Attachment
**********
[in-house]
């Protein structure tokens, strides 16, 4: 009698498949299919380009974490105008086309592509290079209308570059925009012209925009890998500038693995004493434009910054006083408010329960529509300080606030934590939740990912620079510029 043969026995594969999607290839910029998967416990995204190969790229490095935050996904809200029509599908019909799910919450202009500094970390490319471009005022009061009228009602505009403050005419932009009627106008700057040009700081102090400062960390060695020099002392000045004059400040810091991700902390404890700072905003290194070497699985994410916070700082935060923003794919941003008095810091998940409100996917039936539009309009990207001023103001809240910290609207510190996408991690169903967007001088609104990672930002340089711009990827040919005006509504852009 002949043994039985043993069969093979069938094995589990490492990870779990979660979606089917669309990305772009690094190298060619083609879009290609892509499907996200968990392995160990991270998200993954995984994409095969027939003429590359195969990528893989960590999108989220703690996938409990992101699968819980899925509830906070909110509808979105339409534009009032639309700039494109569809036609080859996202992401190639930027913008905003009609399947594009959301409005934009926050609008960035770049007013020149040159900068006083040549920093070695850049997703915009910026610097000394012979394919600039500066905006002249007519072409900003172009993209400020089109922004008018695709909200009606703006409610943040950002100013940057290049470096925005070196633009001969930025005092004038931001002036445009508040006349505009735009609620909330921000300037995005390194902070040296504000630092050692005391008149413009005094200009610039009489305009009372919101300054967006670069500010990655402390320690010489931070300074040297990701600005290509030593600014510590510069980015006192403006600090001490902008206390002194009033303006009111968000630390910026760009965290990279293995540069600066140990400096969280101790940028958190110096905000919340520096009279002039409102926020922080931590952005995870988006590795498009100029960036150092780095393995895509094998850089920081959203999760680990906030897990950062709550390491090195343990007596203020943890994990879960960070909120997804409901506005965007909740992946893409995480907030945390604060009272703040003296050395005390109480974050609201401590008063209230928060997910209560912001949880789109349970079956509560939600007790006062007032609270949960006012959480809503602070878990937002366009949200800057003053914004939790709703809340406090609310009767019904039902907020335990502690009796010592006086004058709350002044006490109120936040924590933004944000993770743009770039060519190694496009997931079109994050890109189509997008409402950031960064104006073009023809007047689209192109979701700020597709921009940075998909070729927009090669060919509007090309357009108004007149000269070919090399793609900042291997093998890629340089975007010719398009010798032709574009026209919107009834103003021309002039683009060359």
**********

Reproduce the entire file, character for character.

[in-house]
């Protein structure tokens, strides 16, 4: 009698498949299919380009974490105008086309592509290079209308570059925009012209925009890998500038693995004493434009910054006083408010329960529509300080606030934590939740990912620079510029 043969026995594969999607290839910029998967416990995204190969790229490095935050996904809200029509599908019909799910919450202009500094970390490319471009005022009061009228009602505009403050005419932009009627106008700057040009700081102090400062960390060695020099002392000045004059400040810091991700902390404890700072905003290194070497699985994410916070700082935060923003794919941003008095810091998940409100996917039936539009309009990207001023103001809240910290609207510190996408991690169903967007001088609104990672930002340089711009990827040919005006509504852009 002949043994039985043993069969093979069938094995589990490492990870779990979660979606089917669309990305772009690094190298060619083609879009290609892509499907996200968990392995160990991270998200993954995984994409095969027939003429590359195969990528893989960590999108989220703690996938409990992101699968819980899925509830906070909110509808979105339409534009009032639309700039494109569809036609080859996202992401190639930027913008905003009609399947594009959301409005934009926050609008960035770049007013020149040159900068006083040549920093070695850049997703915009910026610097000394012979394919600039500066905006002249007519072409900003172009993209400020089109922004008018695709909200009606703006409610943040950002100013940057290049470096925005070196633009001969930025005092004038931001002036445009508040006349505009735009609620909330921000300037995005390194902070040296504000630092050692005391008149413009005094200009610039009489305009009372919101300054967006670069500010990655402390320690010489931070300074040297990701600005290509030593600014510590510069980015006192403006600090001490902008206390002194009033303006009111968000630390910026760009965290990279293995540069600066140990400096969280101790940028958190110096905000919340520096009279002039409102926020922080931590952005995870988006590795498009100029960036150092780095393995895509094998850089920081959203999760680990906030897990950062709550390491090195343990007596203020943890994990879960960070909120997804409901506005965007909740992946893409995480907030945390604060009272703040003296050395005390109480974050609201401590008063209230928060997910209560912001949880789109349970079956509560939600007790006062007032609270949960006012959480809503602070878990937002366009949200800057003053914004939790709703809340406090609310009767019904039902907020335990502690009796010592006086004058709350002044006490109120936040924590933004944000993770743009770039060519190694496009997931079109994050890109189509997008409402950031960064104006073009023809007047689209192109979701700020597709921009940075998909070729927009090669060919509007090309357009108004007149000269070919090399793609900042291997093998890629340089975007010719398009010798032709574009026209919107009834103003021309002039683009060359």